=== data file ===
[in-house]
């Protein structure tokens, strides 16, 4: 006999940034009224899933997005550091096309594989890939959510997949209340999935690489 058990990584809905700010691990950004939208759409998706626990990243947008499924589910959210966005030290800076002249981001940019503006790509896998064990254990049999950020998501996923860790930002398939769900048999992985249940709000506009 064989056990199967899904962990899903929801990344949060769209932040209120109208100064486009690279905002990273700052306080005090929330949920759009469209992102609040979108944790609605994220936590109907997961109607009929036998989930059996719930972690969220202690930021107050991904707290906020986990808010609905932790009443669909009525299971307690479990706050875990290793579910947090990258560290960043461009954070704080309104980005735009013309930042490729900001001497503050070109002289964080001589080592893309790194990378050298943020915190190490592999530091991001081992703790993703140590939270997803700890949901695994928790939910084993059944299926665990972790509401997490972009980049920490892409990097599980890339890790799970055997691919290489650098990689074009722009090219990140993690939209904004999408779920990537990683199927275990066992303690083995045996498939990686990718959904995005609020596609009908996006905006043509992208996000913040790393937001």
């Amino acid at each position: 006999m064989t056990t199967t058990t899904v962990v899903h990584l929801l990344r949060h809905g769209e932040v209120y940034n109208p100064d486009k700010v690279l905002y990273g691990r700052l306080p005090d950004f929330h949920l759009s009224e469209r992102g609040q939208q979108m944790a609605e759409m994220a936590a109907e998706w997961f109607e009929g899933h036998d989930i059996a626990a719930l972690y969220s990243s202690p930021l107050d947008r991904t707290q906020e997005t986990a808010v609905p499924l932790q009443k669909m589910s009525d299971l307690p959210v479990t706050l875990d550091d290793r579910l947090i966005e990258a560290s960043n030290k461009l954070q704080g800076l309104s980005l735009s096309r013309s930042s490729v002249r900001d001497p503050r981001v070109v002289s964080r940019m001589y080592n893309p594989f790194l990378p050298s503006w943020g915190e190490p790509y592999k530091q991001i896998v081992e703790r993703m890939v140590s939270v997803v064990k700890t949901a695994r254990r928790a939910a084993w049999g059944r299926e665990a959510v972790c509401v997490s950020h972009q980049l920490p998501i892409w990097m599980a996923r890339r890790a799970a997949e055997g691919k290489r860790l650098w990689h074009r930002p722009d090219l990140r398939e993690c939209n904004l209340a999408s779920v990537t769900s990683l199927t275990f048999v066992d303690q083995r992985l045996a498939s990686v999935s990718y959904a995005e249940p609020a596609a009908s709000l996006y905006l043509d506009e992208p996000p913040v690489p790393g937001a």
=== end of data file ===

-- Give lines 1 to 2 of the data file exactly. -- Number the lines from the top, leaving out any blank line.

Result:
[in-house]
């Protein structure tokens, strides 16, 4: 006999940034009224899933997005550091096309594989890939959510997949209340999935690489 058990990584809905700010691990950004939208759409998706626990990243947008499924589910959210966005030290800076002249981001940019503006790509896998064990254990049999950020998501996923860790930002398939769900048999992985249940709000506009 064989056990199967899904962990899903929801990344949060769209932040209120109208100064486009690279905002990273700052306080005090929330949920759009469209992102609040979108944790609605994220936590109907997961109607009929036998989930059996719930972690969220202690930021107050991904707290906020986990808010609905932790009443669909009525299971307690479990706050875990290793579910947090990258560290960043461009954070704080309104980005735009013309930042490729900001001497503050070109002289964080001589080592893309790194990378050298943020915190190490592999530091991001081992703790993703140590939270997803700890949901695994928790939910084993059944299926665990972790509401997490972009980049920490892409990097599980890339890790799970055997691919290489650098990689074009722009090219990140993690939209904004999408779920990537990683199927275990066992303690083995045996498939990686990718959904995005609020596609009908996006905006043509992208996000913040790393937001």